PM brave Brexit New World:Immigration Still Key
If you were pulling together a strong poker playing team you might want some like the Prime Minister Theresa May on your side: Strong, resolute and prepared to call the opponents bluff when the stakes couldn’t be higher.
That’s probably the way the vast majority of political commentators both and abroad viewed the 'New Iron lady''s speech yesterday outlining her 12 point Brexit plan. And I guess whether you were a Remainer or Brexiter, you’d be foolish not to wish her, almost ‘mission impossible’ well. Clearly there are certain goals from the 12 point plan that jump off the page and are easy to support namely:
- Right to remain for Brits living in the EU and EU nationals in the UK
- Protecting workers’ rights As EU law is translated into British law
- Striking a “comprehensive, bold and ambitious free trade deal with the EU
The trouble with this particular poker game is that there are multiple factors that are not in the UK’s favour.
Firstly, when everyone can see your cards, it’s difficult to bluff what you can’t hide. Secondly, it is one nation - or group of nations, the UK - against 27 others, and they all have to agree.
Thirdly, for the UK, immigration or restricting immigration has been and still is the number one Brexit driver. This aspect above is most diametrically opposed by the EU as a whole.
And lastly, an issue that cannot easily be squared is the fact that the remaining 27 countries cannot be seen to let the UK win this poker game. If the UK were seen to have won what incentive would it be, particularly for those countries where anti-foreigner sentiment is becoming the norm, to remain in the EU and play by its collective rules? Already the Prime Minister of Malta Josepth Muscat has said:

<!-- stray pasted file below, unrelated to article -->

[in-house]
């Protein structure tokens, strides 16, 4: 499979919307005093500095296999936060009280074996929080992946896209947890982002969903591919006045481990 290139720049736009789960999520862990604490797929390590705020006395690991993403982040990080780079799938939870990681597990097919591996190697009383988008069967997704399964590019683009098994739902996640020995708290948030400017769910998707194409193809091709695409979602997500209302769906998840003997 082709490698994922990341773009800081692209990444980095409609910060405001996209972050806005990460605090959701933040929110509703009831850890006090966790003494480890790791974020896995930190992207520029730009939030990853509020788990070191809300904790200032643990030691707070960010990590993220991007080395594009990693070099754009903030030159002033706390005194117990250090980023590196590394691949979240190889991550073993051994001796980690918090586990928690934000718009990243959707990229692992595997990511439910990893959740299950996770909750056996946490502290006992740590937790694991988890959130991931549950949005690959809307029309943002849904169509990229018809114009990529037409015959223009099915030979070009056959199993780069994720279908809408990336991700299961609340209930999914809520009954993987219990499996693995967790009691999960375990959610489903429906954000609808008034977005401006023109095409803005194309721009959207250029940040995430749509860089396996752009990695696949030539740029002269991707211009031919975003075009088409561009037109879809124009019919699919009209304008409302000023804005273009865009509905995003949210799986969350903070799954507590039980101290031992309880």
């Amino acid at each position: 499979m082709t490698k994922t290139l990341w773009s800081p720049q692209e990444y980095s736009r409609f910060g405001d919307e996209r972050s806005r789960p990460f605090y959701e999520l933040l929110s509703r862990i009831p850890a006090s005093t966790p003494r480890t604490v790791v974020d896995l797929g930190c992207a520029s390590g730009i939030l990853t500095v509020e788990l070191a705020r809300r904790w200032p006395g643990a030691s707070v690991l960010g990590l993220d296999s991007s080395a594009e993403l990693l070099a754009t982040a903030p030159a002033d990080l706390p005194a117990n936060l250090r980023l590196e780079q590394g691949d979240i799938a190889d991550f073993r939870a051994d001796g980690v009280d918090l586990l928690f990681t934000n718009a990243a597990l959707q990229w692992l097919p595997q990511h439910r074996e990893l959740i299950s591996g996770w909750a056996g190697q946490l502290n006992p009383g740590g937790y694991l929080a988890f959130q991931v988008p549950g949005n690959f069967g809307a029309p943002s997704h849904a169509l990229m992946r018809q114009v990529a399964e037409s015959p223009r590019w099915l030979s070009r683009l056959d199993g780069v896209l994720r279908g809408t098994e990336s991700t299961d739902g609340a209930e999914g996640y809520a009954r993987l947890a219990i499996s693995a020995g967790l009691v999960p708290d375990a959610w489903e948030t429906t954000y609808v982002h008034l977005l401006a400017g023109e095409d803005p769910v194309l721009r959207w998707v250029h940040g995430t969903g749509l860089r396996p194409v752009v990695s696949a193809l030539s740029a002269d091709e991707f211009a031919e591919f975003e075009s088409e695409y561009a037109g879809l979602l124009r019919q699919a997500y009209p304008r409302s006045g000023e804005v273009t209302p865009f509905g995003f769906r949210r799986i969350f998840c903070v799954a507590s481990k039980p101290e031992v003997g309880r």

"We want a fair deal for the United Kingdom. But that deal necessarily needs to be inferior to membership. This should not come as a surprise to anyone."
The weeks, months and possibly years are going to usher in great uncertainty. Furthermore, in a global political back drop of protectionist policies, - in no small measure driven by President-elect Trump - along with anti-foreigner sentiment, the future doesn’t bode well. In particularly, the transformation of anti-foreigner to the rabid xenophobia, the likes we witnessed during referendum occurs at lightning speed.
Finally, our own open poker hand must, like the PM’s, be resolute in regards to the areas we care about; not just workers rights, but race equality rights, and many would like to see the UK striking a comprehensive, bold and ambitious free trade deal with the continents of Africa, the Caribbean and the Asian Sub-continent.
Now that would be progress.